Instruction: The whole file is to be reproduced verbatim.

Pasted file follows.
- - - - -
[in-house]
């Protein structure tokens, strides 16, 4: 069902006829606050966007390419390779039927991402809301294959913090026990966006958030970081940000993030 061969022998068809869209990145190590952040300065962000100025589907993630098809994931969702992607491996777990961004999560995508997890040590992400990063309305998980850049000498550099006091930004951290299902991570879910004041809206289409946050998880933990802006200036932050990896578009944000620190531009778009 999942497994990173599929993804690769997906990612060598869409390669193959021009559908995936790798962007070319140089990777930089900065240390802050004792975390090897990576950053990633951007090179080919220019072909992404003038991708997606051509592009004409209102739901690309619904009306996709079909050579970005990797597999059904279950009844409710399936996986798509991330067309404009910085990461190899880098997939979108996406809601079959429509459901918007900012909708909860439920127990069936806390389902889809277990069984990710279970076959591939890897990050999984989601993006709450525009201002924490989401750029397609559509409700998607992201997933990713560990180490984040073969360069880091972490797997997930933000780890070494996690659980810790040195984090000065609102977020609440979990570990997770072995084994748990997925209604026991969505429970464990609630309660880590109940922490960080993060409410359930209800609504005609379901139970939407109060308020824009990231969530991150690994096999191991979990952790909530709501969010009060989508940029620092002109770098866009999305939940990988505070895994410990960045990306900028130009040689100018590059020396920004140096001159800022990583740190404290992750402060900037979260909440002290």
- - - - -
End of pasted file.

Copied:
[in-house]
């Protein structure tokens, strides 16, 4: 069902006829606050966007390419390779039927991402809301294959913090026990966006958030970081940000993030 061969022998068809869209990145190590952040300065962000100025589907993630098809994931969702992607491996777990961004999560995508997890040590992400990063309305998980850049000498550099006091930004951290299902991570879910004041809206289409946050998880933990802006200036932050990896578009944000620190531009778009 999942497994990173599929993804690769997906990612060598869409390669193959021009559908995936790798962007070319140089990777930089900065240390802050004792975390090897990576950053990633951007090179080919220019072909992404003038991708997606051509592009004409209102739901690309619904009306996709079909050579970005990797597999059904279950009844409710399936996986798509991330067309404009910085990461190899880098997939979108996406809601079959429509459901918007900012909708909860439920127990069936806390389902889809277990069984990710279970076959591939890897990050999984989601993006709450525009201002924490989401750029397609559509409700998607992201997933990713560990180490984040073969360069880091972490797997997930933000780890070494996690659980810790040195984090000065609102977020609440979990570990997770072995084994748990997925209604026991969505429970464990609630309660880590109940922490960080993060409410359930209800609504005609379901139970939407109060308020824009990231969530991150690994096999191991979990952790909530709501969010009060989508940029620092002109770098866009999305939940990988505070895994410990960045990306900028130009040689100018590059020396920004140096001159800022990583740190404290992750402060900037979260909440002290």